Förderverein Informationstechnik und Gesellschaft

RSA v. C2

------- Forwarded Message Follows -------
Date:          Wed, 10 Feb 1999 08:34:38 -0500
From:          John Young <>
Subject:       RSA v. C2

Dan Tebbutt wrote an excellent piece yesterday in The
Australian on RSA's fight with C2 for the IP of Eric Young 
and Tim Hudson, the covert process of getting AU approval
for export of crypto and what it may mean for sweetheart
arrangements to bypass global controls (no, there's
no hint of GAK, yet):

Mirrored at:

What's also of interest is how it demonstrates what
appears to be happening with out-of-sight deal making
among crypto manufacturers and government, as indicated
by Freeh's remarks posted here by Declan.

Sue Parker at Americans for Computer Privacy says that it 
too is busily working behind the scene to devise crypto legislation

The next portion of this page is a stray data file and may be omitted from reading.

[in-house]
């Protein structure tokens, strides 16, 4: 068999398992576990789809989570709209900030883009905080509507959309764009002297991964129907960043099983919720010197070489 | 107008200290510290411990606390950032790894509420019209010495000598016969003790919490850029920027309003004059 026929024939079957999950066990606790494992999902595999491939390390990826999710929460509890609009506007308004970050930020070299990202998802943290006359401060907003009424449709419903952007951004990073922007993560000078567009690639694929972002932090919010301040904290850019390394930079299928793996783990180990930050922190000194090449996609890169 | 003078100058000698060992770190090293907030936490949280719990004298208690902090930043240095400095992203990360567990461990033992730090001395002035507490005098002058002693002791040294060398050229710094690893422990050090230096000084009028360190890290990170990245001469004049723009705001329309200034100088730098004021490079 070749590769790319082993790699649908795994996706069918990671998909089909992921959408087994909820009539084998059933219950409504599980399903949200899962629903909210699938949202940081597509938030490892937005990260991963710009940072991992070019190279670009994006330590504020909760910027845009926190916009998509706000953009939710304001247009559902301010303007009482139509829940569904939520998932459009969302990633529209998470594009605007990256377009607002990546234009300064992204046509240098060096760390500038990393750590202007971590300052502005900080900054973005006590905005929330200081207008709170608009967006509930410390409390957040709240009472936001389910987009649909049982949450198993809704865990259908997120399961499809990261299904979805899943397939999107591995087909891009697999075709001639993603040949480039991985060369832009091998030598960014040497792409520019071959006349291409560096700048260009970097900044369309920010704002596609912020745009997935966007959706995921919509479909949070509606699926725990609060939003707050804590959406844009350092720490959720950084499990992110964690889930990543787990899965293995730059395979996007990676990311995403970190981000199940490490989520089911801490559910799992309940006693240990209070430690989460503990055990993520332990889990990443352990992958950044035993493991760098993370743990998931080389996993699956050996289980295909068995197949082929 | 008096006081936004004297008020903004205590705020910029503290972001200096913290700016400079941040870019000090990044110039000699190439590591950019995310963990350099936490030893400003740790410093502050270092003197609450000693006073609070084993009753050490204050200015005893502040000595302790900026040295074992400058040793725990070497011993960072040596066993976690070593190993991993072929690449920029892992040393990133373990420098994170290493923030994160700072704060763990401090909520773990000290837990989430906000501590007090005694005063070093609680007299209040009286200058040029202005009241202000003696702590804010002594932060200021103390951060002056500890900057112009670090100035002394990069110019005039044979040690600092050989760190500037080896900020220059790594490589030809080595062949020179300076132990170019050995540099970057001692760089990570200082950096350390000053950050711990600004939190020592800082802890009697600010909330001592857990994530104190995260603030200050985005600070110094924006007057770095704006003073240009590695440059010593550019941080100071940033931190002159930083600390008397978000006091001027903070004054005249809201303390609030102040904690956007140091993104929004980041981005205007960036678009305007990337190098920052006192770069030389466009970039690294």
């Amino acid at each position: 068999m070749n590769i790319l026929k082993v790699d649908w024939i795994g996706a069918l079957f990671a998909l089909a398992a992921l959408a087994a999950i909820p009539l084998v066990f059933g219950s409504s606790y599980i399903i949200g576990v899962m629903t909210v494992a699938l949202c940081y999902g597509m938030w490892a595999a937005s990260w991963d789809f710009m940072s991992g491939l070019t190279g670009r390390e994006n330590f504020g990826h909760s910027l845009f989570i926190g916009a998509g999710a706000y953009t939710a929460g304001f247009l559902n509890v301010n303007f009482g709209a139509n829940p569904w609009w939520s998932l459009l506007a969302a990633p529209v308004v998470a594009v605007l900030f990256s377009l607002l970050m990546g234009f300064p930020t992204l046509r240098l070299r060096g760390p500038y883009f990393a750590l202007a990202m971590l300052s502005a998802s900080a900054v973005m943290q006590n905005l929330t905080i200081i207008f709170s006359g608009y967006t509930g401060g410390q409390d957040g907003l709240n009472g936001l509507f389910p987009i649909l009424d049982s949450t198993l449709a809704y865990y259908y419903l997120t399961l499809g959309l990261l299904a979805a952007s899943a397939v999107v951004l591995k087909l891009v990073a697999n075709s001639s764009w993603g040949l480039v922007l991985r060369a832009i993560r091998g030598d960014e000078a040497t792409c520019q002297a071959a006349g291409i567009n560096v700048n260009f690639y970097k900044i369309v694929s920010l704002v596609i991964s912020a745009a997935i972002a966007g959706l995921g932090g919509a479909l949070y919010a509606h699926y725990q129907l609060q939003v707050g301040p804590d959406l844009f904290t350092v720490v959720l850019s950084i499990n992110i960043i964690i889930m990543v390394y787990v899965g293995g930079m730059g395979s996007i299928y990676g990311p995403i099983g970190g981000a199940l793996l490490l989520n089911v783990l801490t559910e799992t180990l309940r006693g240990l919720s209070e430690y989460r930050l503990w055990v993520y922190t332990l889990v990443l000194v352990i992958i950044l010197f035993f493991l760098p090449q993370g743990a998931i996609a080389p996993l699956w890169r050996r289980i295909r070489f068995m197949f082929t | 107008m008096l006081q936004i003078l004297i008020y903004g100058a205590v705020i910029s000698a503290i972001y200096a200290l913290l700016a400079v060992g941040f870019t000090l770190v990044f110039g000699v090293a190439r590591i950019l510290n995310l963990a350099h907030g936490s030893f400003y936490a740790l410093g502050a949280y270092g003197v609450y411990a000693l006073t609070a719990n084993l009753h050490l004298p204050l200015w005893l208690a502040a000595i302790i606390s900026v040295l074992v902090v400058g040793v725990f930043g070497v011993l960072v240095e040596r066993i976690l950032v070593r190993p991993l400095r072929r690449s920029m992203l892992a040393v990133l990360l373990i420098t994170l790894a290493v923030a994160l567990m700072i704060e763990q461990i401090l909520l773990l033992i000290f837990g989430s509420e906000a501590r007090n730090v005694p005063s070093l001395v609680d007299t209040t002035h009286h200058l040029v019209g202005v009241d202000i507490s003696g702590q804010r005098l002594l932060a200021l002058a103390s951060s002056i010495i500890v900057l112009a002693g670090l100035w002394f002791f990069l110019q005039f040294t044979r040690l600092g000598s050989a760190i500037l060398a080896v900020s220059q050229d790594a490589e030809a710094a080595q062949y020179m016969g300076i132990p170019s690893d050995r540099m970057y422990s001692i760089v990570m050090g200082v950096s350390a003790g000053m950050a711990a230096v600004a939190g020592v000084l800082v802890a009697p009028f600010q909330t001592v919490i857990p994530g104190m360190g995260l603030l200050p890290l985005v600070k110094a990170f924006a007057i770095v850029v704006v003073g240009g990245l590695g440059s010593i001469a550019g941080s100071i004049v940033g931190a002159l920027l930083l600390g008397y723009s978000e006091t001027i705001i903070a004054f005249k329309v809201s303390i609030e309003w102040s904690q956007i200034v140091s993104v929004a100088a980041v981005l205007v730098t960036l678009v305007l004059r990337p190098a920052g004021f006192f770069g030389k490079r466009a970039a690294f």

"acceptable to all parties." She wouldn't say when drafts of deals
would be publically available. She did say that the recent Reno and
Freeh encryption remarks "are nothing new." 

These offstage deals may account for why the crypto topic has 
been relatively quiet, and not merely because of the impeachment
circus, maybe, indeed, the circus has served as a useful diversion.
The rising hurrahs for counterterrorism funding, both in the US and
overseas, portends a push for maintaining crypto controls worldwide --
as Reinsch stated in his speech yesterday: with a 64-bit worldwide
limit " a loophole in Wassenaar has been closed." 

And BXA opened its regulation-rich, backroom deal-richer,
Wassenaar site on Monday:

Compare that smoke-filled Davos-forum with Dan's article on 
ever far-reaching, ever-richer RSA. Dream turbo-capitalism.